FIG. 1 illustrates an architecture for supporting virtualization according to an embodiment of the present invention.

FIG. 2 illustrates a method for calling a processor abstraction layer service according to an embodiment of the present invention.

FIG. 3 illustrates an embodiment of the present invention using shadow registers to support virtualization.

FIG. 4 illustrates a method for shadow register synchronization according to an embodiment of the present invention.

FIG. 5 illustrates another method for shadow register synchronization according to an embodiment of the present invention.

FIG. 6 illustrates another method for shadow register synchronization according to an embodiment of the present invention.

FIG. 7A illustrate an embodiment of the present invention using an optimization template.

FIG. 7B illustrates a method of handling a virtualization event according to an embodiment of the invention.

FIG. 7C illustrates a method of handling a virtualization event according to another embodiment of the invention.

FIG. 8 illustrates a system supporting virtualization according to an embodiment of the present invention.

DETAILED DESCRIPTION

The following description describes embodiments of techniques for improving performance in a virtualization architecture with a processor abstraction layer (“PAL”). In the following description, numerous specific details, such as component and system configurations, may be set forth in order to provide a more thorough understanding of the present invention. It will be appreciated, however, by one skilled in the art, that the invention may be practiced without such specific details. Additionally, some well known structures, circuits, and the like have not been shown in detail, to avoid unnecessarily obscuring the present invention.

Embodiments of the present invention include techniques for improving performance in a virtualization architecture, and may be applied to any data processing apparatus having a processor and a PAL. For example, the techniques may be applied to an apparatus having a single processor and a single PAL supporting a single or multiple virtualization environments, each having its own VMM, to an apparatus having multiple processors and multiple PALs supporting a single or multiple virtualization environments, and to an apparatus having one or more multicore processors and one or more PALs supporting one or more virtualization environments.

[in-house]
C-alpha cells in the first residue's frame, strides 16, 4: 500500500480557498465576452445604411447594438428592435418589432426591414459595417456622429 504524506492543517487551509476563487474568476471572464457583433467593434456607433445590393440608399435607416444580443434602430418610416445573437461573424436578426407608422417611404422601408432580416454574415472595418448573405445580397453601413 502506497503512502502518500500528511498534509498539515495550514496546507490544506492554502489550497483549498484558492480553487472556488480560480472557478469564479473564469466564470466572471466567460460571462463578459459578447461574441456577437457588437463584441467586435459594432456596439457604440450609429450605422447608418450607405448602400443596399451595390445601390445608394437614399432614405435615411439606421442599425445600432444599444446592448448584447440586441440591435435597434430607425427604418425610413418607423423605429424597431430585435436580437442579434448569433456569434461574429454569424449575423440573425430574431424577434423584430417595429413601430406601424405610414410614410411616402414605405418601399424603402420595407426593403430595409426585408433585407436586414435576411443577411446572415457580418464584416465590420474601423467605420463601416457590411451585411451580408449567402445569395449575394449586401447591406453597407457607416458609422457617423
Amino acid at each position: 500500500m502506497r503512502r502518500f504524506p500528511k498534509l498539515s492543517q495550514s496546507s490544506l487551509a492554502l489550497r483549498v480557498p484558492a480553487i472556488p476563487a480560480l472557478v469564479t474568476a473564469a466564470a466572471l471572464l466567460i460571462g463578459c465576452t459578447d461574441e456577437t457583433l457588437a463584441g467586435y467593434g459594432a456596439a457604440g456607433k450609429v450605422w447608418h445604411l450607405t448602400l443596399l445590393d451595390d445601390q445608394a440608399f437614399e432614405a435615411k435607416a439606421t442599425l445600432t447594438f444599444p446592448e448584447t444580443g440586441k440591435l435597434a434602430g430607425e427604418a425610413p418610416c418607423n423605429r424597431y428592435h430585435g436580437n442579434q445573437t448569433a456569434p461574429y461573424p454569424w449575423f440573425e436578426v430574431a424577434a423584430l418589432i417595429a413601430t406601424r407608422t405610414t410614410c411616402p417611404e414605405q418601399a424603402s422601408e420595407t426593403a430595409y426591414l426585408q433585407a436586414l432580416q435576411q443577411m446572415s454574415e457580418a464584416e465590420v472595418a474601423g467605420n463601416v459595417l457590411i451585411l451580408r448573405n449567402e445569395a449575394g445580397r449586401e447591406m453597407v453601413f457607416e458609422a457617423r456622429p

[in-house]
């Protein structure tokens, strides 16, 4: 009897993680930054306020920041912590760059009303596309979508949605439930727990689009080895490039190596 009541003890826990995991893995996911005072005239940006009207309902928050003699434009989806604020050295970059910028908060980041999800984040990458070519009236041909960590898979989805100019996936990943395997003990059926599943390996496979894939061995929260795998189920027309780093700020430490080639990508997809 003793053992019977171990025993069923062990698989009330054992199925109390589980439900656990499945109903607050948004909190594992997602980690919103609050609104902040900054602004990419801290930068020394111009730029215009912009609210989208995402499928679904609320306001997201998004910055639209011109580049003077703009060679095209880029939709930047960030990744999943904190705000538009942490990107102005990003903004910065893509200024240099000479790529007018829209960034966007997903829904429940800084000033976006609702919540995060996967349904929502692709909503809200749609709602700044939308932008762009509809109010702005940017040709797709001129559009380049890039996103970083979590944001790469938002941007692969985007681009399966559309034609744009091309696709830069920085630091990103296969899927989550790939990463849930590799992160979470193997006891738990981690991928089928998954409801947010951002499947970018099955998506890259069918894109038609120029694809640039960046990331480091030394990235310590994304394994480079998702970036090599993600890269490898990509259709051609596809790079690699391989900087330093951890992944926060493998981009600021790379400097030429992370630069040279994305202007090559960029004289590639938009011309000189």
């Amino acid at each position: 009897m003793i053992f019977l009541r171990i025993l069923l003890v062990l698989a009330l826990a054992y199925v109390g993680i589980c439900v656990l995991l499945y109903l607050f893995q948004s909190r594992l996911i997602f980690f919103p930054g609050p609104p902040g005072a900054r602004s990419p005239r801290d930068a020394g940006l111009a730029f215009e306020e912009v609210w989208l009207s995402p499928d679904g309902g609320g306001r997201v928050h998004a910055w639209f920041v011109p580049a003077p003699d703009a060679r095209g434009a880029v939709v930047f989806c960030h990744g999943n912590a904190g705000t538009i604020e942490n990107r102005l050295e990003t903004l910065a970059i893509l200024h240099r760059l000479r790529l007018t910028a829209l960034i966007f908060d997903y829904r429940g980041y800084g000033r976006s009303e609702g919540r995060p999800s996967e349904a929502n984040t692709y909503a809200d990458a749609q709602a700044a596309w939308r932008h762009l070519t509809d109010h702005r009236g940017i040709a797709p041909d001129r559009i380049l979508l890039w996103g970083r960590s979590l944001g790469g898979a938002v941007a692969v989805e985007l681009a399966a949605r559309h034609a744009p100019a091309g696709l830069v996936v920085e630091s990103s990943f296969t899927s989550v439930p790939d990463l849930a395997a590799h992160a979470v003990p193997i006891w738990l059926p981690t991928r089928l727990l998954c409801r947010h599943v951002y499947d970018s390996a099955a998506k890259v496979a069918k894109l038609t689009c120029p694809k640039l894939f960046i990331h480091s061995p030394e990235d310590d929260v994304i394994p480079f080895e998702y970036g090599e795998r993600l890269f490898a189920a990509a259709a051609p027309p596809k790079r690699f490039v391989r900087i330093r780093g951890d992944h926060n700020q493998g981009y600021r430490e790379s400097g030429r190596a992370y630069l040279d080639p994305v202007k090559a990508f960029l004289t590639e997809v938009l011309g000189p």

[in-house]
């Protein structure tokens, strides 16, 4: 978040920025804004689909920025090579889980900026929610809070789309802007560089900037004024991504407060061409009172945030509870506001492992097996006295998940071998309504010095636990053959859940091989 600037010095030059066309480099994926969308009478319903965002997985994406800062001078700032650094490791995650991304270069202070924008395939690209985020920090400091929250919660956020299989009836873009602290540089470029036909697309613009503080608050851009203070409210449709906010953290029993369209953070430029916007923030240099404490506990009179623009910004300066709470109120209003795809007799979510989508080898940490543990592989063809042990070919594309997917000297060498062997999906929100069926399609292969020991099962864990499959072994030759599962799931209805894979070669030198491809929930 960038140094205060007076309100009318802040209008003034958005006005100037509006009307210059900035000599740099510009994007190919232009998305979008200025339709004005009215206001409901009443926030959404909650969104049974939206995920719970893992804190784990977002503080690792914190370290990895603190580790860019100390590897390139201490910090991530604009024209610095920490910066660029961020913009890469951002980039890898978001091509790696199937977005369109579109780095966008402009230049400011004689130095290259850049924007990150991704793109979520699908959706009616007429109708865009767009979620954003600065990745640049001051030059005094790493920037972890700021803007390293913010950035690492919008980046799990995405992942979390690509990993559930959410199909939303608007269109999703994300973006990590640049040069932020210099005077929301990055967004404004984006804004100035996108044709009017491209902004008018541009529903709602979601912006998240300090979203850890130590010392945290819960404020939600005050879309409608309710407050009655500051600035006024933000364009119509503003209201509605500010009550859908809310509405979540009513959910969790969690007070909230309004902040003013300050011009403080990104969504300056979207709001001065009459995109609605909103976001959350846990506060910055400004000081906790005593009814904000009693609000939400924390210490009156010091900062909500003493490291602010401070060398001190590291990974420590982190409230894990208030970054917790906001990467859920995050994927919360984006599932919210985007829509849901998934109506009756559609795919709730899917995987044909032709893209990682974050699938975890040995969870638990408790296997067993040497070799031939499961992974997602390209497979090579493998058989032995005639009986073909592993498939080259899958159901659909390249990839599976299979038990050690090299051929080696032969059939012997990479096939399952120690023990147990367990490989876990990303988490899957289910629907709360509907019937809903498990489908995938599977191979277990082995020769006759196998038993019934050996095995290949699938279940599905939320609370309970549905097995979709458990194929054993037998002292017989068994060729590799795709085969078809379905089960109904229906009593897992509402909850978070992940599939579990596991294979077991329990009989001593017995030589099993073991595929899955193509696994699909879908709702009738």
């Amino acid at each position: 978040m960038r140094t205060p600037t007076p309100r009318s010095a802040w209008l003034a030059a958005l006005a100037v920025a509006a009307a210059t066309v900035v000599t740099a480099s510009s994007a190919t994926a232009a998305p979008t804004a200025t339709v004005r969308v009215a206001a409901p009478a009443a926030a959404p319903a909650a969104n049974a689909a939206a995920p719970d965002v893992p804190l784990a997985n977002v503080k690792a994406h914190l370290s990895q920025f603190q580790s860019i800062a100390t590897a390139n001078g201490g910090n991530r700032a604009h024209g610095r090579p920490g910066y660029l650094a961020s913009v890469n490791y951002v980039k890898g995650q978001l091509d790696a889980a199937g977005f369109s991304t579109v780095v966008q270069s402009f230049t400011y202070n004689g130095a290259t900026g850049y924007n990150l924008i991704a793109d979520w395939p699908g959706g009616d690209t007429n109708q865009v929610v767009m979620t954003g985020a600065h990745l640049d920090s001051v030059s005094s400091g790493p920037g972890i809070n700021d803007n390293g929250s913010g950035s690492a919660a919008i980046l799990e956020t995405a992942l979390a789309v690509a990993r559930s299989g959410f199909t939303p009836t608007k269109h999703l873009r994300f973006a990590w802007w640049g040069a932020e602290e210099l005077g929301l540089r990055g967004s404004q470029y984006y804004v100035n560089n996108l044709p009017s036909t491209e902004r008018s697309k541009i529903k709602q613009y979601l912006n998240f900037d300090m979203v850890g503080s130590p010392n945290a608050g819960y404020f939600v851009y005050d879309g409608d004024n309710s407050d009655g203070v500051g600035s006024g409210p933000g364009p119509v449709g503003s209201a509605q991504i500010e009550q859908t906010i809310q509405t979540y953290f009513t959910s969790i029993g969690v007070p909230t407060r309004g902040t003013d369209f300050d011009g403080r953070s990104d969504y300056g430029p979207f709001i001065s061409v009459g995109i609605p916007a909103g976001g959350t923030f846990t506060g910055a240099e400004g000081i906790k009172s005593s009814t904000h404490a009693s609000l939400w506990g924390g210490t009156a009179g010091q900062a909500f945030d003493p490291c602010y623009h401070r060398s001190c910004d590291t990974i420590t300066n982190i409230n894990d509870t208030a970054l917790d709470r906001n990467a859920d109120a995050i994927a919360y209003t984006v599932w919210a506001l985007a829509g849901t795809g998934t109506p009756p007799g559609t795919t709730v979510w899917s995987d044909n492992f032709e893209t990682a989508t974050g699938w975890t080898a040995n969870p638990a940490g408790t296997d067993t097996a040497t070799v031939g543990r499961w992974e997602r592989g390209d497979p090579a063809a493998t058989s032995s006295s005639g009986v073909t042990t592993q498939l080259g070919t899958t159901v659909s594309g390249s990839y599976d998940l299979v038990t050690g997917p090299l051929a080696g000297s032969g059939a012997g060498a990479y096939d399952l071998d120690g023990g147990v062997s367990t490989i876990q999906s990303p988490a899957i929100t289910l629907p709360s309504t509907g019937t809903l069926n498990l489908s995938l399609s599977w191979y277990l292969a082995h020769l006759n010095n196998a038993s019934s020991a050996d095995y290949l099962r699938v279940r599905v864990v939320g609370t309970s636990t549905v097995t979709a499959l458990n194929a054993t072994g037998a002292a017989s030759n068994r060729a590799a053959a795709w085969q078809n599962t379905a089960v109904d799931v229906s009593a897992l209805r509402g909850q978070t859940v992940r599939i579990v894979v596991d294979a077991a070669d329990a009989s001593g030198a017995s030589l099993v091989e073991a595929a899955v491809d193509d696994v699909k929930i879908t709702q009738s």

FIG. 1 illustrates an architecture for supporting virtualization according to an embodiment of the present invention. Processor 100 may be any of a variety of different types of processors that may be used in a virtualization architecture. For example, the processor may be a general purpose processor such as a processor in the Pentium® Processor Family, the Itanium® Processor Family, or other processor family from Intel Corporation, or another processor from another company.

PAL 110 is code for accessing processor hardware and creating and managing virtualization data structures, and may be implemented in firmware, microcode, or any other form of non-volatile or persistent memory, but may be copied to dynamic or any other form of memory. PAL 110 may also include code unrelated to virtualization.

VMM 120 is software for creating and managing virtual processors and implementing virtualization policies within one or more virtualization environments. In the embodiment of FIG. 1, VMM 120 has created virtual processor 130-1 for running OS 140-1 and application software 145-1, 145-3, and 145-5, and virtual processor 130-2 for running OS 140-2 and application software 145-2, 145-4, and 145-6. Although FIG. 1 shows only two virtual processors and eight guests, any number of virtual processors may be created, any number of guests may be run on each virtual processor, and any guest may run on more than one virtual processor within the scope of the present invention.

PAL 110 may be used to provide a consistent software interface for VMM 120 to access processor hardware. For example, PAL 110 may be modified to access the enhanced hardware of a new processor, such as the next generation of processor 100, or to account for hardware features that have been removed from a new processor, with no change to VMM 120 or any guest.